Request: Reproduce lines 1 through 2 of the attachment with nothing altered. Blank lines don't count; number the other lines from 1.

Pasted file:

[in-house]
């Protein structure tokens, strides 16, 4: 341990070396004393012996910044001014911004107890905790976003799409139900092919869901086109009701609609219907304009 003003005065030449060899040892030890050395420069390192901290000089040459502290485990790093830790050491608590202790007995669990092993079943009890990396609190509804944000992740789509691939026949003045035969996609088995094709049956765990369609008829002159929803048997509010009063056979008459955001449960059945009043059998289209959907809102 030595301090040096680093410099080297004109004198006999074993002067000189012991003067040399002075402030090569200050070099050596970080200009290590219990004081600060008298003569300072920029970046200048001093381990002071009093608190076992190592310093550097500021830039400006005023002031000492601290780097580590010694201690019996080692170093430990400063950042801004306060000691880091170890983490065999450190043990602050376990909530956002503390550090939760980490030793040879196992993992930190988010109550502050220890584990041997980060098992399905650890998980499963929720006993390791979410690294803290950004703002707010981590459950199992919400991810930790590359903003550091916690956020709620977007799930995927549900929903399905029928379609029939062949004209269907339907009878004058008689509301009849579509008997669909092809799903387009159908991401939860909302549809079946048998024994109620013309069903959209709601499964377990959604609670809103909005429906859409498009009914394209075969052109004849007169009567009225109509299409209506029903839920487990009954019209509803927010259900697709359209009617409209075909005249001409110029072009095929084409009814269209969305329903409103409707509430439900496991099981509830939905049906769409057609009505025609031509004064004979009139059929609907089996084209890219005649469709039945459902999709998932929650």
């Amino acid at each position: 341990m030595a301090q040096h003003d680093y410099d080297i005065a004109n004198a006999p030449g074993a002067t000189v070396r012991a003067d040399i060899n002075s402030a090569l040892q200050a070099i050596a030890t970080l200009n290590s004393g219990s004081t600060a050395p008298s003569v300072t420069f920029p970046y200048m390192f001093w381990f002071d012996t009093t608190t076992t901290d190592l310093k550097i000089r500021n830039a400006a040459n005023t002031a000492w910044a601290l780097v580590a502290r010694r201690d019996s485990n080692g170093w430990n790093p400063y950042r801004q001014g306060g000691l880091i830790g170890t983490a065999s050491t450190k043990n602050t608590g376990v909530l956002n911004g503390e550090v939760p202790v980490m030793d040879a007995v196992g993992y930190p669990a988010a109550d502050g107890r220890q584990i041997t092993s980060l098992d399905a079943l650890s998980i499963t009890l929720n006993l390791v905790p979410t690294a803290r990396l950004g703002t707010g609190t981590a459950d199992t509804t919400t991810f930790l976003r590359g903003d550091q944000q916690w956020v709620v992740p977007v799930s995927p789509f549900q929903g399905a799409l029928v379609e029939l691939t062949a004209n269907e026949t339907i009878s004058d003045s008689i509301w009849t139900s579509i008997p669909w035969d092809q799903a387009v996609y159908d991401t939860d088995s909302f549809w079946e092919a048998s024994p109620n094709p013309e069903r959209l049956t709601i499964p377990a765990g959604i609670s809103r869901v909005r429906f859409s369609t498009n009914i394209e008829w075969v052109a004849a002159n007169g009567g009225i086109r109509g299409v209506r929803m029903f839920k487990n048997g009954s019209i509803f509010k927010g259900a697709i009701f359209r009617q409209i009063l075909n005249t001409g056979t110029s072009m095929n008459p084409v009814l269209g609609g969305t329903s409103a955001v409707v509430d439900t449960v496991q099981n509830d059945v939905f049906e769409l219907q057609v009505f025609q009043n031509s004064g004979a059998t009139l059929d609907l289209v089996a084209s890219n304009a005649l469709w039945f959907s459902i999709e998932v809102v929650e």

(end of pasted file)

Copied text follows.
[in-house]
């Protein structure tokens, strides 16, 4: 341990070396004393012996910044001014911004107890905790976003799409139900092919869901086109009701609609219907304009 003003005065030449060899040892030890050395420069390192901290000089040459502290485990790093830790050491608590202790007995669990092993079943009890990396609190509804944000992740789509691939026949003045035969996609088995094709049956765990369609008829002159929803048997509010009063056979008459955001449960059945009043059998289209959907809102 030595301090040096680093410099080297004109004198006999074993002067000189012991003067040399002075402030090569200050070099050596970080200009290590219990004081600060008298003569300072920029970046200048001093381990002071009093608190076992190592310093550097500021830039400006005023002031000492601290780097580590010694201690019996080692170093430990400063950042801004306060000691880091170890983490065999450190043990602050376990909530956002503390550090939760980490030793040879196992993992930190988010109550502050220890584990041997980060098992399905650890998980499963929720006993390791979410690294803290950004703002707010981590459950199992919400991810930790590359903003550091916690956020709620977007799930995927549900929903399905029928379609029939062949004209269907339907009878004058008689509301009849579509008997669909092809799903387009159908991401939860909302549809079946048998024994109620013309069903959209709601499964377990959604609670809103909005429906859409498009009914394209075969052109004849007169009567009225109509299409209506029903839920487990009954019209509803927010259900697709359209009617409209075909005249001409110029072009095929084409009814269209969305329903409103409707509430439900496991099981509830939905049906769409057609009505025609031509004064004979009139059929609907089996084209890219005649469709039945459902999709998932929650």